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Busy times

Written by Antje on June 26th 2013 22:20

The last few weeks have been rather busy in the hospital. This is because of a visit from a Korean urologist. He was able to operate cases that I could not do. During his visit another gynecologist and myself were responsible to see that everything was scheduled and ran smoothly. The patients needed to be selected and then we determined how the operation would be handled. In addition to this we needed to see that we had assistance during the operations. There were certain operations that I wanted to operate with the urologist so that I could see if I could do them later myself.

Several of the operations were with patients unable to control their urine. This problem can occur after a difficult delivery, but more and more we see this after a C-section or removal of the uterus. We also had 3 girls born with this problem. One girl was not allowed to go to school, another girl was able to go to school (only because of persistent asking), but must stand in the back of the classroom because otherwise the seat of her school desk would be soiled. You can imagine how life would change for these girls as well as the women if they could hold their urine.

Also during these 2 weeks my normal patients were also waiting to be helped. This means that it was even busier after the urologist's visit. Plus for the last month I also have been doing a round in gynecology. There are not enough doctors in this area and this helps to alleviate the work pressure. My first two rounds were uneventful but last week's round was dramatic. A young woman, who had given birth to a still born baby in another clinic, came with severe bleeding. Usually such severe bleeding after childbirth means a piece of the placenta stayed in the uterus. The morning I saw this young woman I thought this was the case with her. The uterus was cleaned. The bleeding stopped. In the evening she began again to bleed heavily. I tried several things (I'll spare you the details!), but eventually I had to remove the uterus to stop the bleeding. This operation saved her life but was a drastic step--no matter what country you live in. Here it is even more drastic than in the Netherlands. The position of the woman here depends on the fact that she bears children--especially sons. Because she now cannot have children her husband will divorce her. She must return to her parents and her family will support her. Another option would be that her husband takes another wife and she would be used as cheap labor. With this patient there was a small ray of hope. During her stay in the hospital the family talked about adoption. If she agrees to this then there is hope that she can live a worthwhile life.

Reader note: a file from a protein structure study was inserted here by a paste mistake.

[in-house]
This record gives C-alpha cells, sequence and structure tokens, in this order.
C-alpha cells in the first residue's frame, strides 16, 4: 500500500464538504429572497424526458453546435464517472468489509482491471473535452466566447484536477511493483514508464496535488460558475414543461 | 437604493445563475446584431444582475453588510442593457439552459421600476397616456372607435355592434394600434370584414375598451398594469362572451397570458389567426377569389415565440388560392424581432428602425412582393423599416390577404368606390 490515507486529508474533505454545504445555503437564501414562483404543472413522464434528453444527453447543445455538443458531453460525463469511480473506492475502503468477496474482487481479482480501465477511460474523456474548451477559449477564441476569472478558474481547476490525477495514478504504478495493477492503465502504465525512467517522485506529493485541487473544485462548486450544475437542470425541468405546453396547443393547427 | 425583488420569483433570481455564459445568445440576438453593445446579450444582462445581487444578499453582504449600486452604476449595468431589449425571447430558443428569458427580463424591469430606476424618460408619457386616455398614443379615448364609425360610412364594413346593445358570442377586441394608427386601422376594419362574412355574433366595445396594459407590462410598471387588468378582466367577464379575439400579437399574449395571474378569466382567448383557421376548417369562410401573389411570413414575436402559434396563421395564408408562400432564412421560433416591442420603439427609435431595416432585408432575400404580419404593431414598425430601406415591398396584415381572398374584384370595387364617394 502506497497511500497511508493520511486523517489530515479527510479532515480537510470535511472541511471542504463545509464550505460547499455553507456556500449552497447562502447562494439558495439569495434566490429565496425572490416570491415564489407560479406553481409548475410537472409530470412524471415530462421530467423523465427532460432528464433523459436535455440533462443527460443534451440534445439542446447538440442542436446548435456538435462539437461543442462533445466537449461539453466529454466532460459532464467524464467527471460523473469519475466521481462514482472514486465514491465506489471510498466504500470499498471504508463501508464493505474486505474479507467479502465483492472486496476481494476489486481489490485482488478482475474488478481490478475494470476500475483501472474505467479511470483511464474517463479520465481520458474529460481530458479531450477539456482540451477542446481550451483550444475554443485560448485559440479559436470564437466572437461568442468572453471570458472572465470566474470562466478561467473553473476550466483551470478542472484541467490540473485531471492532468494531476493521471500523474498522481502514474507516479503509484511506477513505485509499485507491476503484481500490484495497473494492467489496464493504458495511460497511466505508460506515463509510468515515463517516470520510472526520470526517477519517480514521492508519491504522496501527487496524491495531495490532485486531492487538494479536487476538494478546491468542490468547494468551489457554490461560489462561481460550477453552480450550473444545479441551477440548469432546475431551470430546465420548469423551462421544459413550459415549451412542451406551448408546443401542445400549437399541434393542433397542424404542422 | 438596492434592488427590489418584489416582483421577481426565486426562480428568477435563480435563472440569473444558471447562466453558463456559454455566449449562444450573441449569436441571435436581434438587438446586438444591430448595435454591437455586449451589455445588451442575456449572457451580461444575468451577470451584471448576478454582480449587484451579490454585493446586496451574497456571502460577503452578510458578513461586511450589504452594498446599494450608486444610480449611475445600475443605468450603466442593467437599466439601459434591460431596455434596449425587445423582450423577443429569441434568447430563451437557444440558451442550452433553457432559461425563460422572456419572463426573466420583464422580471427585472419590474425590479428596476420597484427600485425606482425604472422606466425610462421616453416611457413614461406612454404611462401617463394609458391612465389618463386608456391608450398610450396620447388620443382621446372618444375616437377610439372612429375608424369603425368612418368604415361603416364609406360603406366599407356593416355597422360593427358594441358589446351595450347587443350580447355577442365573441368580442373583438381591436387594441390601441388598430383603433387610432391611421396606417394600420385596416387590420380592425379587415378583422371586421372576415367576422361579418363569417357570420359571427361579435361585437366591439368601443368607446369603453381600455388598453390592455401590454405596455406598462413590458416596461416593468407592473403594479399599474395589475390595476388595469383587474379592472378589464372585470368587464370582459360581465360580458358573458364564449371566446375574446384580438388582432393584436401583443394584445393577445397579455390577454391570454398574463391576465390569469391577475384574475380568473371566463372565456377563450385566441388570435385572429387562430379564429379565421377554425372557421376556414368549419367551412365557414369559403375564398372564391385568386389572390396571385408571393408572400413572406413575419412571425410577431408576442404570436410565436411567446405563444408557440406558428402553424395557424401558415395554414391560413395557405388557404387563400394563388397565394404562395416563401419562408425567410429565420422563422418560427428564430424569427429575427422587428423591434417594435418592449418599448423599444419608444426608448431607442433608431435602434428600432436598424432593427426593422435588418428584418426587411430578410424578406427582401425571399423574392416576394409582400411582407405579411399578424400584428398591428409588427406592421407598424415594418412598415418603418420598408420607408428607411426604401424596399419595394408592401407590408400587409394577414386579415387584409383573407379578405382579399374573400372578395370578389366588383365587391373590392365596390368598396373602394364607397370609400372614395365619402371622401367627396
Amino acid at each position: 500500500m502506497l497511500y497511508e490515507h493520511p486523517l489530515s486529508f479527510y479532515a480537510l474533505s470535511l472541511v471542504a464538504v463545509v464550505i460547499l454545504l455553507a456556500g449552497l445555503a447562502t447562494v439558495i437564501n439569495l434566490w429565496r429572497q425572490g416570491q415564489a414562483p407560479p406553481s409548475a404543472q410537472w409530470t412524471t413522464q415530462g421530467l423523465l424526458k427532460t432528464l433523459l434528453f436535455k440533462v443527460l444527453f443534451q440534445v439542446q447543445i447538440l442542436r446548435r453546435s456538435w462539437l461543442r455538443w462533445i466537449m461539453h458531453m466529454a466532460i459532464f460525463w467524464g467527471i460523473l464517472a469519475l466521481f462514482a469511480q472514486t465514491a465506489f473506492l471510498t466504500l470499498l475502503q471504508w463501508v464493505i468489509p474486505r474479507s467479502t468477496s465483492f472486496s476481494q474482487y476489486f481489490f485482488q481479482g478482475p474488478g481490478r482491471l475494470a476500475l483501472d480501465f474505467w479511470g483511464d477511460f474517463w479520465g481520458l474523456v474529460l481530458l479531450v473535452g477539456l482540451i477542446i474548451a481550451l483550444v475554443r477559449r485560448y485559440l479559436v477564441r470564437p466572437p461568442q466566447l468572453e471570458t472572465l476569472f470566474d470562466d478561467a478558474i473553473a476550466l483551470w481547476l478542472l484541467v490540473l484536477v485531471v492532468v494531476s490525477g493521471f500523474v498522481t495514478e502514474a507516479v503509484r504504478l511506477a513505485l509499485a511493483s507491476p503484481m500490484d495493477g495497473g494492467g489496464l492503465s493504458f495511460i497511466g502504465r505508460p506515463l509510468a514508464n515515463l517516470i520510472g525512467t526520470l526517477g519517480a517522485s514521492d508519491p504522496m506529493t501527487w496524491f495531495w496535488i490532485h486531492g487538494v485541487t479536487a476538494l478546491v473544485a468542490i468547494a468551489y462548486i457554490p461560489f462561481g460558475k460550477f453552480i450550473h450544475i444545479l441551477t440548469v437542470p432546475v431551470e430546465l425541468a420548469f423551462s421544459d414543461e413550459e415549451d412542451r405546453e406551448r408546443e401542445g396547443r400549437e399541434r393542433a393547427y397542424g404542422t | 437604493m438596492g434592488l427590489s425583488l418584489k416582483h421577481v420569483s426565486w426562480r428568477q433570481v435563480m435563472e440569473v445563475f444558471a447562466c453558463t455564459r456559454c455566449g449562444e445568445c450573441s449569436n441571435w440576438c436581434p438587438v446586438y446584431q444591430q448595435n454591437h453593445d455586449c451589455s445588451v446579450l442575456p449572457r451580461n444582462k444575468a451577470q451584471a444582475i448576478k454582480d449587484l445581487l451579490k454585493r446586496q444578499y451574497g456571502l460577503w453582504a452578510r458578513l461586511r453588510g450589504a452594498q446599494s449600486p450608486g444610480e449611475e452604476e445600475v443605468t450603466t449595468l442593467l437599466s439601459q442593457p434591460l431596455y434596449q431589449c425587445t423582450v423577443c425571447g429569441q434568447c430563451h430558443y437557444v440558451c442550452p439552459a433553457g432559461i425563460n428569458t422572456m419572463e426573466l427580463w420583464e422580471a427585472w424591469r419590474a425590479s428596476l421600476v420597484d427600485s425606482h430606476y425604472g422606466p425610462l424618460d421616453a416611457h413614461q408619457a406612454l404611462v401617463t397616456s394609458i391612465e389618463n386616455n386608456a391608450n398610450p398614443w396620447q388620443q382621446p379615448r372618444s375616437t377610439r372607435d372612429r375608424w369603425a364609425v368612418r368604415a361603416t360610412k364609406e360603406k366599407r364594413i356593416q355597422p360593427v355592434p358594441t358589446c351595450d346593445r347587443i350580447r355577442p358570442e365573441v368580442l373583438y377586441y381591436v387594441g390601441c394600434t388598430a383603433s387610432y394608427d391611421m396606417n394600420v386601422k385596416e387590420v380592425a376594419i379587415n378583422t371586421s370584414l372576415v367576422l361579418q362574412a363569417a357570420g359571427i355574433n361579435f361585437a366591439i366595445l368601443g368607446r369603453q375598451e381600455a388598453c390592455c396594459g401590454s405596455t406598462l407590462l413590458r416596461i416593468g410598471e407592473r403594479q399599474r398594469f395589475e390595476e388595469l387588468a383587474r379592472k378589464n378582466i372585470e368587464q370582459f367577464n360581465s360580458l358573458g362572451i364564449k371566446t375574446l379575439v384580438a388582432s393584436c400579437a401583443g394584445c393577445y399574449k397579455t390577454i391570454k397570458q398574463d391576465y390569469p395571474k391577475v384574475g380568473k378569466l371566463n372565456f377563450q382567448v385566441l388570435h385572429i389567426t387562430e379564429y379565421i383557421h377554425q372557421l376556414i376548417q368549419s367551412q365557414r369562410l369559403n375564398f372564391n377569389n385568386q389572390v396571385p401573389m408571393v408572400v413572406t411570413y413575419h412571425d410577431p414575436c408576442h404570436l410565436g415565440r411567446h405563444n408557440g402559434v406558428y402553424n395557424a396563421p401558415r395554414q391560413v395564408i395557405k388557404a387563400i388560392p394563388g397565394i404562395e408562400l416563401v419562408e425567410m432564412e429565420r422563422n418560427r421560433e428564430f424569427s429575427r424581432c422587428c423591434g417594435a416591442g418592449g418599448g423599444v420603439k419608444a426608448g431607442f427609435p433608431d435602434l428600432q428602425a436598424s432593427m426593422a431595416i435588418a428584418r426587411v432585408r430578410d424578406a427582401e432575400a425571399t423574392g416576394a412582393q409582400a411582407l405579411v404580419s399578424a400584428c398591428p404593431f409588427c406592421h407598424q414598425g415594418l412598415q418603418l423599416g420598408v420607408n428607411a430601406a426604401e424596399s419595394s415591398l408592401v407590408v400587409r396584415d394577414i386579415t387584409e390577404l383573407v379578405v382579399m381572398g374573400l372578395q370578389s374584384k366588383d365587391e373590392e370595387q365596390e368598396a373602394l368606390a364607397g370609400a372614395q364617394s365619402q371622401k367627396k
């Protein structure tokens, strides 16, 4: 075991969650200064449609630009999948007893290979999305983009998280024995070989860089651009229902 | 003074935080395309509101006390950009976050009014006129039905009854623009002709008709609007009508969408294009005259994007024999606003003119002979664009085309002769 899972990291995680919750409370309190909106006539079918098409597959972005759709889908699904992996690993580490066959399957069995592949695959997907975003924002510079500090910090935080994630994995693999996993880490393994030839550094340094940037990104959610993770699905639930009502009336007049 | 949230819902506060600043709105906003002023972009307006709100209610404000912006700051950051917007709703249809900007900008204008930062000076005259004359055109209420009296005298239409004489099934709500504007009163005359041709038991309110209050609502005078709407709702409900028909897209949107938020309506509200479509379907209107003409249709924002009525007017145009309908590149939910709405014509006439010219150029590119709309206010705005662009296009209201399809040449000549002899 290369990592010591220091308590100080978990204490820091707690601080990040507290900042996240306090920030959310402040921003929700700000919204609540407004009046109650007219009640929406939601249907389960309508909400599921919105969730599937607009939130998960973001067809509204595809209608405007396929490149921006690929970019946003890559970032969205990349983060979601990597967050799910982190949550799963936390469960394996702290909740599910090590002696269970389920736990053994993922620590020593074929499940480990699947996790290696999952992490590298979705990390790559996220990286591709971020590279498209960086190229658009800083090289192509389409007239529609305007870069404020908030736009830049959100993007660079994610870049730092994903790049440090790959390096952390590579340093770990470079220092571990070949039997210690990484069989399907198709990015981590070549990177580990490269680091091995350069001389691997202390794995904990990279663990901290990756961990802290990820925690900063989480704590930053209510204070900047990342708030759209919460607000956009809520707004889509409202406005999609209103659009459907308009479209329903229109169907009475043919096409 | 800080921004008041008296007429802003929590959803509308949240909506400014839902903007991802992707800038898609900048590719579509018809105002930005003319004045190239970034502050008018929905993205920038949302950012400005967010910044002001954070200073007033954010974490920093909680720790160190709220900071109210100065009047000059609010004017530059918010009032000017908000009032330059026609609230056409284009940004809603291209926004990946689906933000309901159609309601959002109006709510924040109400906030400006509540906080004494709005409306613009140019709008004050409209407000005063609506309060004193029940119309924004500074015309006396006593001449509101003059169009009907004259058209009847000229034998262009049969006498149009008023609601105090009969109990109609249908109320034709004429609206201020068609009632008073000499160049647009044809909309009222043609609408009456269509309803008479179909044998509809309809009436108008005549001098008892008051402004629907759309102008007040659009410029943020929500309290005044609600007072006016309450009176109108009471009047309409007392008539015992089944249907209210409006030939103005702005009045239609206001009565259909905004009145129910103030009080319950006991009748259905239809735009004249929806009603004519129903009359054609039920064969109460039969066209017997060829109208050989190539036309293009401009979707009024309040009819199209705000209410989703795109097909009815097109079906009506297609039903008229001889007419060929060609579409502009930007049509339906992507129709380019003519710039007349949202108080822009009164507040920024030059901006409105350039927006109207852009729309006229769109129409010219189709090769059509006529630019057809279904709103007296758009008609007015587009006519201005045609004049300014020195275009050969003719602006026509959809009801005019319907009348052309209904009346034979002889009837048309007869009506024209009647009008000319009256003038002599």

Otherwise life here the last few weeks has been demanding and has cost me a lot of energy due to the high temperatures and humidity. In the last 3 weeks the temperature has not been below 30 degrees--even at night--with more than 70% humidity. You need to continually remind yourself to take it easy and do things slowly!

Fortunately it is almost vacation time. Another female teacher form the project and I will go to Thailand for 2 weeks. We'll go to the beach and not do much else. Hopefully my "battery will be recharged" enough to return and continue with new energy and inspiration.

Soon I'll put a short film with a tour of the hospital on the website. But first a few pictures.

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Patient's wash drying

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The hospital entrance

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